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The information role of audit opinions in debt contracting

Research output: Contribution to Journal/MagazineJournal articlepeer-review

<mark>Journal publication date</mark>02/2016
<mark>Journal</mark>Journal of Accounting and Economics
Issue number1
Number of pages24
Pages (from-to)121-144
Publication StatusPublished
Early online date14/05/15
<mark>Original language</mark>English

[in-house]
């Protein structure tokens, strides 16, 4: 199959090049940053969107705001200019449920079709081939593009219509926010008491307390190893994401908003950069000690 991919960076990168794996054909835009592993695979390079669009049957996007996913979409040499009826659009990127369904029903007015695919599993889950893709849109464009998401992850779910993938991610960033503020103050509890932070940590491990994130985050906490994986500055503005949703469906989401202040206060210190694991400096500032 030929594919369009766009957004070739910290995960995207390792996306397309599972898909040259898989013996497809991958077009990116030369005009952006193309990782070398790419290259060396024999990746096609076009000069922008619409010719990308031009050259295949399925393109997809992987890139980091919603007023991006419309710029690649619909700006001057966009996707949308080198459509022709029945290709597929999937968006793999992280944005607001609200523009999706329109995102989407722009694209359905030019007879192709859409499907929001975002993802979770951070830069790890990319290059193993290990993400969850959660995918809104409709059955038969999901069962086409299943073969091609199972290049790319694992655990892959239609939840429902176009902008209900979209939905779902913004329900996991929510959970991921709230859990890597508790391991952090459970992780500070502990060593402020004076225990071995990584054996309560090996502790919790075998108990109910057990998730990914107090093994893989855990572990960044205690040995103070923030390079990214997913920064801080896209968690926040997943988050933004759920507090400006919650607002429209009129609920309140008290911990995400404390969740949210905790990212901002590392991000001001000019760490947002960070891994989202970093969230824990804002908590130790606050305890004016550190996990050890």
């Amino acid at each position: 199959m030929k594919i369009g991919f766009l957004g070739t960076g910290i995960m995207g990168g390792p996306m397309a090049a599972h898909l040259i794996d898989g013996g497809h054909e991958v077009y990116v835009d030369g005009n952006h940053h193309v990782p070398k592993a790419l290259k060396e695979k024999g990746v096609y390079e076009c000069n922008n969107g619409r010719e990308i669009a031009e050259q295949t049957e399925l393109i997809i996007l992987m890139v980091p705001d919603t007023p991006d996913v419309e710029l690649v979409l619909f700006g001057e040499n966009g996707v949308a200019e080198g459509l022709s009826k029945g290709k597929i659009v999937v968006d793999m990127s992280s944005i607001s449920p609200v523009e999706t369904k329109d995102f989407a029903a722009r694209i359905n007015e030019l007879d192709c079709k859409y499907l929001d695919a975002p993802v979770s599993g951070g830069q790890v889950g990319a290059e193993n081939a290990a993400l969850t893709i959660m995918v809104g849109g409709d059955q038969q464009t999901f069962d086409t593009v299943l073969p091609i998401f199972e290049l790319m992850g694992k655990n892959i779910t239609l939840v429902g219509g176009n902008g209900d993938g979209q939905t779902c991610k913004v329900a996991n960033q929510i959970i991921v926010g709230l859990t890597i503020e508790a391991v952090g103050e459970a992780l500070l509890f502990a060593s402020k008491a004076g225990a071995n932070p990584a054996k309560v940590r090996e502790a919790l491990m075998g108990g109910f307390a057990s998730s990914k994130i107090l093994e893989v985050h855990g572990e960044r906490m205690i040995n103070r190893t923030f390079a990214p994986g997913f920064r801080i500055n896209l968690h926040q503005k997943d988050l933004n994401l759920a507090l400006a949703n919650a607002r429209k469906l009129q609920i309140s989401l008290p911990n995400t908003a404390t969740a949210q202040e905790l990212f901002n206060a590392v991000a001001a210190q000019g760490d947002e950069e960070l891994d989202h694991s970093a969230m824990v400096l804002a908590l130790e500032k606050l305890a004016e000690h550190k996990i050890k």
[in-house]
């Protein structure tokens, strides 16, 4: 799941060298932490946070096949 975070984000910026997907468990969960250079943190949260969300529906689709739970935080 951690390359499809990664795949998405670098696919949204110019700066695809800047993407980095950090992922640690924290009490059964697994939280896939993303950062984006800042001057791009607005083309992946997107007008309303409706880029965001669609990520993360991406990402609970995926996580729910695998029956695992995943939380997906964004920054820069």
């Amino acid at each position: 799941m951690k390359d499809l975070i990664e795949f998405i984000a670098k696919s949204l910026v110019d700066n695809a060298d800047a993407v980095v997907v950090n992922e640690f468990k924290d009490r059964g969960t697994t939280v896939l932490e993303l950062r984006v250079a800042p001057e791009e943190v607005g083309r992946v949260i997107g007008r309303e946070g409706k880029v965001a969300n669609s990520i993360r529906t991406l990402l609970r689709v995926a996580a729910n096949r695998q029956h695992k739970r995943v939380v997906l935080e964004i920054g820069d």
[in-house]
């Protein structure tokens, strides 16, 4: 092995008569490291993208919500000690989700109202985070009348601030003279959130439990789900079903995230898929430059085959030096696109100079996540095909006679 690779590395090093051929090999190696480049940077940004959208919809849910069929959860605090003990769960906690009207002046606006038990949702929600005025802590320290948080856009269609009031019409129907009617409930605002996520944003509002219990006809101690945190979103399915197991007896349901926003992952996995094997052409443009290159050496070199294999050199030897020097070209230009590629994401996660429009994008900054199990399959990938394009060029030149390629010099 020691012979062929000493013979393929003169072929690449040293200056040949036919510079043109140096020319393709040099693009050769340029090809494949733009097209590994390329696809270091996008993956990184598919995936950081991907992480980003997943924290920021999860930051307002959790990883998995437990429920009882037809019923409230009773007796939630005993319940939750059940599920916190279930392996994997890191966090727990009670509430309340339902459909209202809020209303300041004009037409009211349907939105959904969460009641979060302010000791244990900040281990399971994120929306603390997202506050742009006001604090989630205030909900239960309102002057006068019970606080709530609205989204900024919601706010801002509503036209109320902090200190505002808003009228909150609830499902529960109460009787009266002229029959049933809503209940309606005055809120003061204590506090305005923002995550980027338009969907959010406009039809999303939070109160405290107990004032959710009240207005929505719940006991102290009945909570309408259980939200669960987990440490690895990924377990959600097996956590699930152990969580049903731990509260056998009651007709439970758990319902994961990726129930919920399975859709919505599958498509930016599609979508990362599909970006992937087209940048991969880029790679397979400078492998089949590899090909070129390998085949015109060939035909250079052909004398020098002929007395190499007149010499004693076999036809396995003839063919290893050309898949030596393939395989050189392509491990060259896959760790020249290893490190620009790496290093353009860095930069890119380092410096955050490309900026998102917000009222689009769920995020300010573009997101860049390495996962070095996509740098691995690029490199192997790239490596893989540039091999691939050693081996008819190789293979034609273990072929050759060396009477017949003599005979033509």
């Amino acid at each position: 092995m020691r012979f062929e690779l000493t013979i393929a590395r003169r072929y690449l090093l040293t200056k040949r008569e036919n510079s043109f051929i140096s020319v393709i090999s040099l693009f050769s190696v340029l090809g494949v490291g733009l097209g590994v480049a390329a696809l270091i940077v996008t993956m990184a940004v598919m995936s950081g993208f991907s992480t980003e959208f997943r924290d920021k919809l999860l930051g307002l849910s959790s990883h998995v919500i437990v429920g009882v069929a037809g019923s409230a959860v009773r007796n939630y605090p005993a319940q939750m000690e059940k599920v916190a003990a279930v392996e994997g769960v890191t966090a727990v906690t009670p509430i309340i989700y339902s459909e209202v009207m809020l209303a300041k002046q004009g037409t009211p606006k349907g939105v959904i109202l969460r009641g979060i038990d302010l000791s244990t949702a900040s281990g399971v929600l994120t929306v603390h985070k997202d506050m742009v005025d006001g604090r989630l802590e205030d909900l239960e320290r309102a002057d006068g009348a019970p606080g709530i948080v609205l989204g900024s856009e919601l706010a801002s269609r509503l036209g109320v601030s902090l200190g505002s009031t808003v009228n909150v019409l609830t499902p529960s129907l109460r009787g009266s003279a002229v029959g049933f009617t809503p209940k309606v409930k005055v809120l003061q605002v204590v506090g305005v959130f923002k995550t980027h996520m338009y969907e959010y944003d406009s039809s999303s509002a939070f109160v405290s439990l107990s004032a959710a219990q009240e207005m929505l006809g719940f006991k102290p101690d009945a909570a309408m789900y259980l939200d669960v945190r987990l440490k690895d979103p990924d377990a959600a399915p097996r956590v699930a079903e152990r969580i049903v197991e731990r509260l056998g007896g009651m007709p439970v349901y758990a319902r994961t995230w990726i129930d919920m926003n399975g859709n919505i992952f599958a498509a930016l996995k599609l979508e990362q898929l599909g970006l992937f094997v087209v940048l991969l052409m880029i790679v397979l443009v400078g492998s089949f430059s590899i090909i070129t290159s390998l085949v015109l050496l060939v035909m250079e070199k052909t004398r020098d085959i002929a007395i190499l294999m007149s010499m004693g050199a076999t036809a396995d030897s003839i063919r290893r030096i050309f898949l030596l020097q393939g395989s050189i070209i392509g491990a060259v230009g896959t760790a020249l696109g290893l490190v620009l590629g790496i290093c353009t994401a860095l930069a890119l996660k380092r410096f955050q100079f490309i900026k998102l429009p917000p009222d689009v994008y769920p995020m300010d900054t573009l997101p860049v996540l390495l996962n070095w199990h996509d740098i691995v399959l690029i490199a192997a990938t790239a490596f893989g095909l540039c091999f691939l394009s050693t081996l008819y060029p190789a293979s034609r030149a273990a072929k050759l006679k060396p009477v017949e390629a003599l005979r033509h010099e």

This study examines the relevance of modified audit opinions (MAO) in private debt contracting. We use the auditor׳s explanatory language to partition MAOs into Inconsistency opinions, resulting from an accounting change or a restatement; and Inadequacy opinions, arising from a material uncertainty or a going concern (GC) opinion. Using the loan contracts of firms with MAOs, we find that, compared with loans issued in the year after a clean opinion, loans issued in the year after an MAO are associated with higher interest spreads (17 basis points on average), fewer financial covenants, more general covenants, smaller loan sizes, and a higher likelihood of requiring collateral. We find that the effect on loan spreads (as well as on other non-price terms) varies by the type of MAO, ranging from no effect for an accounting change to an average increase of 107 basis points for a GC opinion. Additional analyses of GC opinions find that auditors communicate incremental information to lenders about clients’ credit risk. Overall, our empirical results suggest that lenders incorporate the information contained in MAOs into debt contracting.